Aggression in a Child with Asperger's
How One Parent Deals With It
Many parents and teachers today must deal with aggression in a child with Asperger's Syndrome. I'm one of them. My son is 13 and he has both Asperger's and Tourette's.
One of the random things we discovered when he was four was that jumping is a great way to help him relieve his extra stress and energy. A therapist put him on a mini - trampoline for a few minutes and for the first time in years he seemed to be calm. We went out and bought a mini - trampoline that afternoon!
It's been eight years since that miraculous discovery, and last year my parents bought our family a larger trampoline for all our kids to use. We still have the little one, which we use inside on bad weather days, but the kids all love the big one outdoors. We have a one-child-at-a-time rule, because we know how excited they can become.
My seven-year-old son also has mild autism and, although he can communicate and fits in fairly well, he is aware of when he does things that set him apart from his peers. The trampoline has been a great thing for him also. He can jump as much as he needs (usually five minutes and the boys are worn out!) without it being looked at as "therapy." It's just fun.
The other thing we have used is a punching bag. I would use this option only if others aren't working, mainly because the punching activity is easily transferred to other things, including people. We have ours hung from a rafter in the basement where it's not obvious and the kids rarely remember we have it. We only mention it when they have gotten so upset about something that the need an extreme physical release.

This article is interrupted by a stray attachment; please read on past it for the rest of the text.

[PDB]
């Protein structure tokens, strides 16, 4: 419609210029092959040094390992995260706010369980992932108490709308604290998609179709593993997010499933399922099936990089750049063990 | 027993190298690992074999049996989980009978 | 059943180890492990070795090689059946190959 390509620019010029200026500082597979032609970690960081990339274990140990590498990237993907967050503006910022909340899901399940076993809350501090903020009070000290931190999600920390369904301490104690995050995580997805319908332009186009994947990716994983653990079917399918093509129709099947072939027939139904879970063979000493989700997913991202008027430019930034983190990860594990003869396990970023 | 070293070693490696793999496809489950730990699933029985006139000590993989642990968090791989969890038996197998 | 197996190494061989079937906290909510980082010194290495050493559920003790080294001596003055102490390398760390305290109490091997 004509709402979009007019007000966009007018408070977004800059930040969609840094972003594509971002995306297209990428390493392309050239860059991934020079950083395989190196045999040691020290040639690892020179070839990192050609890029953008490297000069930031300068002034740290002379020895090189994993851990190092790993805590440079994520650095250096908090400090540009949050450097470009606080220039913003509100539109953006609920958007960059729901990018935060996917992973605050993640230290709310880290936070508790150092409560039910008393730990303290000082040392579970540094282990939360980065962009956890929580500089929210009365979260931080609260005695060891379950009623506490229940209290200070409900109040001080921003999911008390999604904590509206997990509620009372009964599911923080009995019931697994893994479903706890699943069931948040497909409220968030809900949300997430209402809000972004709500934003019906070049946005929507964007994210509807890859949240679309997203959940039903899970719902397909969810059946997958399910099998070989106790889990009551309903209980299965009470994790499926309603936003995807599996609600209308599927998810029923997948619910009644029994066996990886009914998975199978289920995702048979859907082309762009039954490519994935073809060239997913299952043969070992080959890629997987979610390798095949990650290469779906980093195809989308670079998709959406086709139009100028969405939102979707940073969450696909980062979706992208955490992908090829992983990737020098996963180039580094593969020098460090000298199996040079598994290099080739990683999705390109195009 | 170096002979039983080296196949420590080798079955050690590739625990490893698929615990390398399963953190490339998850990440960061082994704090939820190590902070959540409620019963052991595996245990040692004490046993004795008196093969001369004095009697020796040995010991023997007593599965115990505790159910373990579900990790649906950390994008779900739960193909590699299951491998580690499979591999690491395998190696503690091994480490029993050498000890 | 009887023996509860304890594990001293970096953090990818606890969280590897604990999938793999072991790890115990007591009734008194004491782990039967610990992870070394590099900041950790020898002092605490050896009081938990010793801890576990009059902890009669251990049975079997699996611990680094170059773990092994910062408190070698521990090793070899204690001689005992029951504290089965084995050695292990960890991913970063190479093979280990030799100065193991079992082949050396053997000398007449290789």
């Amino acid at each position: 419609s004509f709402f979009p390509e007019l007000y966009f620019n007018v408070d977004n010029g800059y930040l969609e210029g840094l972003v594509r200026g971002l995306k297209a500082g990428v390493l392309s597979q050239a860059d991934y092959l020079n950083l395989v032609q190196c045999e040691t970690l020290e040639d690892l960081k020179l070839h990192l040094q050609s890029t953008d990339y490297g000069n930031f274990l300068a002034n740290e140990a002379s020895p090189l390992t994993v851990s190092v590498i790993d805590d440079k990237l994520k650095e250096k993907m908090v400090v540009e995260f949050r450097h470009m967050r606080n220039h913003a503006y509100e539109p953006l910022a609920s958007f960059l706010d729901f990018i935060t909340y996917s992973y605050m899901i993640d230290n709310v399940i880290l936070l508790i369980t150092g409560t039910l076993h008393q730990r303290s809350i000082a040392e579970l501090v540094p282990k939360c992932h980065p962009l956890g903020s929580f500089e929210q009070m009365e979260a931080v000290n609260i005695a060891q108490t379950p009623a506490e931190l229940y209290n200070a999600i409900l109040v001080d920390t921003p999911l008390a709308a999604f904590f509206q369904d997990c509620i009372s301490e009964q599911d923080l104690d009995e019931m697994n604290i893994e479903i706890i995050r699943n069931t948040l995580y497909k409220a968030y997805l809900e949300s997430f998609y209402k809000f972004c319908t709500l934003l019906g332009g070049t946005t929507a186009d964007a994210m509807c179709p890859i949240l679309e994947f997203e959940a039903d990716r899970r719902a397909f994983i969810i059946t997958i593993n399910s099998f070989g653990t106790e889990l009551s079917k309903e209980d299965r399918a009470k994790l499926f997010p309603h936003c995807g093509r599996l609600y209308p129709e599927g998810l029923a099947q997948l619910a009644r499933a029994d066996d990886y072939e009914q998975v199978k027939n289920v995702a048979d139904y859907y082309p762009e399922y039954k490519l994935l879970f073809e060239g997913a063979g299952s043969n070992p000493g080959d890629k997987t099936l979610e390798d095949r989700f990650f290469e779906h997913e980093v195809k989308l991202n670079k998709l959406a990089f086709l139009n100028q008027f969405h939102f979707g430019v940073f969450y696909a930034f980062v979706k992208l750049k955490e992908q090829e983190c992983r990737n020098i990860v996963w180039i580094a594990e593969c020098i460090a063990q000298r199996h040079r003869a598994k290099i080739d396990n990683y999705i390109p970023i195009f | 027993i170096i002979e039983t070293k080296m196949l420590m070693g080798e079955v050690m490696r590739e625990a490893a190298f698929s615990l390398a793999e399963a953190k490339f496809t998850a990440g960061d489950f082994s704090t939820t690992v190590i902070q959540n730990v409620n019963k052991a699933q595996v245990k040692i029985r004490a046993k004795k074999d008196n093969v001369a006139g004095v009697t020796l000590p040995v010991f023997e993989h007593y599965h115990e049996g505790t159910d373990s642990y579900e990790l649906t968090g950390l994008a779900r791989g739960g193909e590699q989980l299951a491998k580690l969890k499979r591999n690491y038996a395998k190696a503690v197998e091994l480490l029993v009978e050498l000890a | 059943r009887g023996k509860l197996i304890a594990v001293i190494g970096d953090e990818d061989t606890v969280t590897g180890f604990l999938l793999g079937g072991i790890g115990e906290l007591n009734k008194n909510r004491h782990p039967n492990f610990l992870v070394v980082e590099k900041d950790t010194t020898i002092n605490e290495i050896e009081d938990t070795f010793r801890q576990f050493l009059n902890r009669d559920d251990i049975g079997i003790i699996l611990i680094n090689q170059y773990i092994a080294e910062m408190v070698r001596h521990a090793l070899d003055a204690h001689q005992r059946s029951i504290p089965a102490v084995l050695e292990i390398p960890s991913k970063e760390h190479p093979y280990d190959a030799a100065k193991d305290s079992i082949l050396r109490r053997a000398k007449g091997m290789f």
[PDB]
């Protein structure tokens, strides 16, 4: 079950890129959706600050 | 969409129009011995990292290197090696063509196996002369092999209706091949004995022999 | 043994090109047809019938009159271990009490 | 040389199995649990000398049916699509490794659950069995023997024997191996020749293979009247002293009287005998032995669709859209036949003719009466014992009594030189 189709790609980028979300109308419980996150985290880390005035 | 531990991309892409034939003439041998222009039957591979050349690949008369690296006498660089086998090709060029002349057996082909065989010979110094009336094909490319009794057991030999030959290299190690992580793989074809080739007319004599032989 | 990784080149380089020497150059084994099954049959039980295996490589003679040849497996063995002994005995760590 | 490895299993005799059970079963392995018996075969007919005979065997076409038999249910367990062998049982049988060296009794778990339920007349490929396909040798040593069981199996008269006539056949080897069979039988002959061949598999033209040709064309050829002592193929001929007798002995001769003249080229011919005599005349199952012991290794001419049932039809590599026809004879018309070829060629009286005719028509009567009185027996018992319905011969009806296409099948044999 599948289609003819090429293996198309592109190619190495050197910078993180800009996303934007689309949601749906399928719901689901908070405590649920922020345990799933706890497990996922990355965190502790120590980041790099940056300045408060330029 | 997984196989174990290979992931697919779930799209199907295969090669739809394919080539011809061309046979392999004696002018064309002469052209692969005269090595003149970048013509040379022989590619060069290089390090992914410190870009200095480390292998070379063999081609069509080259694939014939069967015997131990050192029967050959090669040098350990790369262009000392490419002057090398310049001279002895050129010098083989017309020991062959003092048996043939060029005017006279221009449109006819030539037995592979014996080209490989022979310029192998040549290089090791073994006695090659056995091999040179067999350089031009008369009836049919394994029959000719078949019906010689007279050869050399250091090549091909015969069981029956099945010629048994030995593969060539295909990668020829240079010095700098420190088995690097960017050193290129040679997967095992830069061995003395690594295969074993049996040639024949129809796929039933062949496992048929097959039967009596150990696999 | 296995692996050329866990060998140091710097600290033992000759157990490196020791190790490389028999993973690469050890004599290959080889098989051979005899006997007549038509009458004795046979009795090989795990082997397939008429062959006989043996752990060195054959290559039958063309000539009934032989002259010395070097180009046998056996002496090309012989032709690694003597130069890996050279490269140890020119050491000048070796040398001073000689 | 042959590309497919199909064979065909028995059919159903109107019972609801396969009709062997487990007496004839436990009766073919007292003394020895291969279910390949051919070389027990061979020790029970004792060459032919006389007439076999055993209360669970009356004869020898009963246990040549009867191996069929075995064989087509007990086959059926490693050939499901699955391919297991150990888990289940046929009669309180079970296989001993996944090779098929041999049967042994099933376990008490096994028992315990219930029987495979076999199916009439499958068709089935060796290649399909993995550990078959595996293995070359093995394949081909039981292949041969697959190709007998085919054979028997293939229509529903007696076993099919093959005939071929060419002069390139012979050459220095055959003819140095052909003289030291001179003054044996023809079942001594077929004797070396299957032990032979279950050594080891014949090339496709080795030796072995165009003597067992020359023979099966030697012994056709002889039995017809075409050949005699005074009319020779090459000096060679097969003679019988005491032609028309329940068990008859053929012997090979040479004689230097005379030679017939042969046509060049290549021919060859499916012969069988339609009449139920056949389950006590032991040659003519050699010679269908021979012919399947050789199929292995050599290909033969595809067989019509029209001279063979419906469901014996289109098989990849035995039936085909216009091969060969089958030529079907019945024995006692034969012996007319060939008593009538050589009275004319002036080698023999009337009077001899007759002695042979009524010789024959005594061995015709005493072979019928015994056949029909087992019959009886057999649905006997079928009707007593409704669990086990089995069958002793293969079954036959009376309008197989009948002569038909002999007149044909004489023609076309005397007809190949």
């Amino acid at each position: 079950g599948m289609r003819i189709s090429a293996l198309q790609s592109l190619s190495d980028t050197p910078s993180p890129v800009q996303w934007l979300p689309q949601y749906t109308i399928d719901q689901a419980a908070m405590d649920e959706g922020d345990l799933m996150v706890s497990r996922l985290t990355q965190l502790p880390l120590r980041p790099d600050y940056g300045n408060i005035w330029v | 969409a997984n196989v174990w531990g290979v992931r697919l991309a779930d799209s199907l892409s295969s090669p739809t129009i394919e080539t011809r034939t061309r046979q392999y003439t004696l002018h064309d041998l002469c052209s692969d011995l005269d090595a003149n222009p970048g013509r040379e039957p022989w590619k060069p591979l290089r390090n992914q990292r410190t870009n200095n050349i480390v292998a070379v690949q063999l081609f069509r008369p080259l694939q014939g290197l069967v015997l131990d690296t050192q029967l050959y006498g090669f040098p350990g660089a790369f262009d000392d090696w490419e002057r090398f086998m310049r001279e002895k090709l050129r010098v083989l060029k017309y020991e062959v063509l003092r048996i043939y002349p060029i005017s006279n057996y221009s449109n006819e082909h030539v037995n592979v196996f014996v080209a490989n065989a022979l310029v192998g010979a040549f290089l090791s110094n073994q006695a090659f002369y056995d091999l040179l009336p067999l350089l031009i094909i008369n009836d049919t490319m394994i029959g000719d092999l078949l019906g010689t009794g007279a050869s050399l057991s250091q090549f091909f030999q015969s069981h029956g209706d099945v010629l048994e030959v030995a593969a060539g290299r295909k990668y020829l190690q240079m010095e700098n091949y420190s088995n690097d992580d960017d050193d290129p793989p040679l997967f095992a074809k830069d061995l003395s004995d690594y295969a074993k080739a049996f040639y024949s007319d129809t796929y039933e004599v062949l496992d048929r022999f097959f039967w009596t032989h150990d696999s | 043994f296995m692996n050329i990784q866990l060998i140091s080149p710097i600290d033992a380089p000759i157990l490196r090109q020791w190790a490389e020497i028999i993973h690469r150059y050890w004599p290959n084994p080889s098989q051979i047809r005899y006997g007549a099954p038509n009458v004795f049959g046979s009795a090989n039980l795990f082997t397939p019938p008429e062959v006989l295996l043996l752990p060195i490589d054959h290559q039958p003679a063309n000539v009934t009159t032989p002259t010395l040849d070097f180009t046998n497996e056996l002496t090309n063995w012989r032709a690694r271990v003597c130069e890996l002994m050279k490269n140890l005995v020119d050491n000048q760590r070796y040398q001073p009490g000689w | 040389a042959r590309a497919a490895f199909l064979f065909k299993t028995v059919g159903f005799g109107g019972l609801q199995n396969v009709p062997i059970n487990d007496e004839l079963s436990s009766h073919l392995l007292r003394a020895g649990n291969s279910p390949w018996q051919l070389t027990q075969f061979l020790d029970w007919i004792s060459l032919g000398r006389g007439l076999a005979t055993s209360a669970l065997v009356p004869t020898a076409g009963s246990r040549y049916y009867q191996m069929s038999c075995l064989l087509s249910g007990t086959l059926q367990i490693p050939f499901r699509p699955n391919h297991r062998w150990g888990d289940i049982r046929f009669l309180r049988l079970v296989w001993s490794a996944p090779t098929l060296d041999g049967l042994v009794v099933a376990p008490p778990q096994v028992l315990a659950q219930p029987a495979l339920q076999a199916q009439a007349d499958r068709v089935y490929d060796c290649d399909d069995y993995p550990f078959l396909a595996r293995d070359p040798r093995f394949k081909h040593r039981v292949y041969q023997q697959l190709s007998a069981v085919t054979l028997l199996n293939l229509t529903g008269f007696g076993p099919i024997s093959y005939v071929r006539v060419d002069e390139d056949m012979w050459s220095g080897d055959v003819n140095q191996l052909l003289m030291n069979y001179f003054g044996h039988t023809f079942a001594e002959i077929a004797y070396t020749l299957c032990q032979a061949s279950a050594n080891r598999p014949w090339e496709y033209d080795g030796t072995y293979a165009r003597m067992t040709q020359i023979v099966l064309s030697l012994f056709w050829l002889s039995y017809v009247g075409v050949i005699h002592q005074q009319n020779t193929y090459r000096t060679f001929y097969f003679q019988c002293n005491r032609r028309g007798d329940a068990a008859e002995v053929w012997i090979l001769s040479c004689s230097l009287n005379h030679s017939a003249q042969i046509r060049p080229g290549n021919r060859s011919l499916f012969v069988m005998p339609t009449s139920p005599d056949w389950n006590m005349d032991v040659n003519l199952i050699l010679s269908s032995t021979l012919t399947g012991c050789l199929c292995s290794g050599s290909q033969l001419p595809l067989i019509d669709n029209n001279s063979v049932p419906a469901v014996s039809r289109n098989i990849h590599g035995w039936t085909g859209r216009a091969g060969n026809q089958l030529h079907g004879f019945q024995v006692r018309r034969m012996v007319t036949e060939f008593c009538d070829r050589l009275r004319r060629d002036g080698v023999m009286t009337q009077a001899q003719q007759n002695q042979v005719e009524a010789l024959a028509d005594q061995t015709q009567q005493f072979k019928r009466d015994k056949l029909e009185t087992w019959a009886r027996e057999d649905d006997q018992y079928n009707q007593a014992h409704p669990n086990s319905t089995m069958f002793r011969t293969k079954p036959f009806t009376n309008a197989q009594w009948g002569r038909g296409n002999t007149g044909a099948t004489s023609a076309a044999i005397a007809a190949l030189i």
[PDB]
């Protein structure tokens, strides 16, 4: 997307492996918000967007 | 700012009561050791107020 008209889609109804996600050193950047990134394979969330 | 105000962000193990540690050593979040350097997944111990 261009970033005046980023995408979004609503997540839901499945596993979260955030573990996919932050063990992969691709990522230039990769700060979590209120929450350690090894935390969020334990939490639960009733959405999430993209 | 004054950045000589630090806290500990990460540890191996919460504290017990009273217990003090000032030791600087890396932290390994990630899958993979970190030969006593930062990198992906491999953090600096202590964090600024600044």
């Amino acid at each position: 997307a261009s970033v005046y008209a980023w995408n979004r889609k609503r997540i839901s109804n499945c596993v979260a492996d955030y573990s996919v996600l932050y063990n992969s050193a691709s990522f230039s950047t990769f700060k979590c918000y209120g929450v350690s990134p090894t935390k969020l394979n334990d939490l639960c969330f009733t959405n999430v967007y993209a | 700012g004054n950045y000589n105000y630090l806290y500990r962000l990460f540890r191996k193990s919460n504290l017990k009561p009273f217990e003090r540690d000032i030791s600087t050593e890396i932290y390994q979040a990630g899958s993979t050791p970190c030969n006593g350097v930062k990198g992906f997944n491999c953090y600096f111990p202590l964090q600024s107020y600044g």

I hope one of these ideas is helpful to you!
More About the Author
Since my son's diagnosis we have realized that my father also has Asperger's Syndrome. He is a computer engineer, which is proof for me that my boys will be okay and that, with help, they can lead a full life.
My main focus currently has been finding ways to work with my children therapeutically at home to help them reconnect them with the world. I am also working on helping other families in my area gain better access to information and the tools they need. My goal is to open a local shop with educational, sensory, and awareness items, including those crafted by local families and businesses.
Because so much is still unknown and so many families are affected, I think it is important to share whatever we find that helps with our children. How sad it is that so many families are handed a slip of paper with a diagnosis and not handed the rest of the information that may help awaken the amazing spirits within their children.
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- Autism Society of America Web site
- The National Institutes of Mental Health
- The National Center on Birth Defects and Developmental Disabilities (Centers for Disease Control and Prevention)